When the Republican Congress reversed OSHA’s ergonomics standard in the 1990s, it also tarnished the agency’s image, painting OSHA as a poster child for federal regulation run amok. When the Bush Administration took over in 2000, that verdict was reinforced in the agency’s policy and programs. Standards-setting slowed to a crawl.
The strategy worked because in some corners of the construction industry – and other industries as well – companies fear federal regulation. It is seen as the bureaucracy imposing excessive requirements (and costs) on the nation’s businesses.
Here at the LHSFNA, we have complaints about OSHA, but we have no quarrel with its mission, per se. On the contrary, we know federal regulation is a reasonable necessity that blocks the extreme measures to which unscrupulous companies would otherwise stoop to win competition in the marketplace. Regulation sets a certain bar. Workplace safety and health must be a given – part of the bottom line – for all contractors.
Union Sector Leads
A big part of the understanding between LIUNA and its signatory partners is recognition that safe workplaces are good for workers and good for business. With the creation of the Laborers-AGC Education and Training Fund in the late 1960s and the LHSFNA in the late 1980s, our partnership advanced the forward edge of safety implementation across the United States and Canada. The advent of OSHA in the 1970s helped codify, systematize and broaden application of the nation’s emerging safety awareness and understanding.
However, while our labor-management partnership moved forward, many companies – particularly in the nonunion sector – did not keep up, due to ignorance or greed. Their jobsites are dangerous and their workers are injured unnecessarily. If claims are properly reported, their workers’ compensation and other operating costs are high, but they make up the difference through depressed wages, benefits and training expenses. More often, injuries go unreported and, sometimes, employees are misclassified to reduce compensation premiums. In effect, these companies put the cost of health and safety that is shared between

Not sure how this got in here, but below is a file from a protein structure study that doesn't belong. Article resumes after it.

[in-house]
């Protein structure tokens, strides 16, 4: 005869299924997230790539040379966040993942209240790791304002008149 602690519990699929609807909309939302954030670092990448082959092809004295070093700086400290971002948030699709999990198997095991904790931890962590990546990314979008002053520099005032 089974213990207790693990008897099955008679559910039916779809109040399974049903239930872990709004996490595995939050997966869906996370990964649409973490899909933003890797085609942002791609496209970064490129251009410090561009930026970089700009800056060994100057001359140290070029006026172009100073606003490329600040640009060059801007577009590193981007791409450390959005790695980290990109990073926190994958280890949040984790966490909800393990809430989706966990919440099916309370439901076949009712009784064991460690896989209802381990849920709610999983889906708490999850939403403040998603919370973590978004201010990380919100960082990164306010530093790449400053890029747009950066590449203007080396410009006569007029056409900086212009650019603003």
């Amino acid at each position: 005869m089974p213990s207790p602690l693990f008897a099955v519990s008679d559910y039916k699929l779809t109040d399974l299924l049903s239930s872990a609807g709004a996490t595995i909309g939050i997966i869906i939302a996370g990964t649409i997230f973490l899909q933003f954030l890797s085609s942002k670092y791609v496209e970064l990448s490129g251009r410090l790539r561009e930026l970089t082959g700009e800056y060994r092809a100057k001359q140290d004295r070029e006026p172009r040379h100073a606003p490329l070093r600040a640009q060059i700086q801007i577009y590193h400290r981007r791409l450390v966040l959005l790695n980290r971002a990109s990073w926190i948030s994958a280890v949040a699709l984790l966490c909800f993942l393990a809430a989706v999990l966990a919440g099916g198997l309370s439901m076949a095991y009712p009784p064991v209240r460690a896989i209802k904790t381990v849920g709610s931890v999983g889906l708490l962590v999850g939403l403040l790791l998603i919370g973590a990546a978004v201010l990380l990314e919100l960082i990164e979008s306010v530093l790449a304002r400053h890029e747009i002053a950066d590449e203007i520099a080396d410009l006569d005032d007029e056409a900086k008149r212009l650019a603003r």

LIUNA and its signatory employers fully onto the backs of their nonunion, often immigrant workers.
LIUNA and its signatory employers are committed to maintaining and improving occupational safety and health, especially in the construction industry, one of the most dangerous in North America. Outside the union sector, however, LIUNA and its signatory employers rely on OSHA – on federal regulation – to set the minimum level of performance necessary to ensure basic safety throughout the country. Such minimal standards protect workers and ensure a level playing field as union and nonunion contractors compete for work.
Since the Bush Administration took office seven years ago, however, OSHA has stepped back from its traditional role in setting standards. Instead, it has increasingly shifted agency resources into education and cooperative programs. While many of these programs have outstanding merits, the failure to set standards, especially in construction, has made work more dangerous and helped tilt the market toward nonunion employers.
After the last fall’s return of Democratic Party majorities in Congress, both houses held hearings in April on OSHA’s performance and Senator Ted Kennedy (D – MA) and Representative Lynn Woolsey (D – CA) introduced the Protecting America’s Workers Act. Though the bill, if passed in Congress, has little chance of surviving a Presidential veto, its introduction signals an opportunity, particularly after the 2008 Presidential election, to refocus OSHA’s wandering eye on standards and enforcement. We look forward to that.
In the meantime, we continue to cooperate and struggle with OSHA on all fronts – from its standards-setting agenda to enforcement to its Alliance and Voluntary Protection Programs. This spring has been a busy season with OSHA and, in this issue, we highlight some of our activity.
Perched in the midst of vast, competing and politically powerful interests, OSHA is bound never to satisfy everyone. While we look forward to progress in the years ahead, for now we strive to get the most out of what OSHA currently provides – even as we keep up the pressure of our ongoing critique.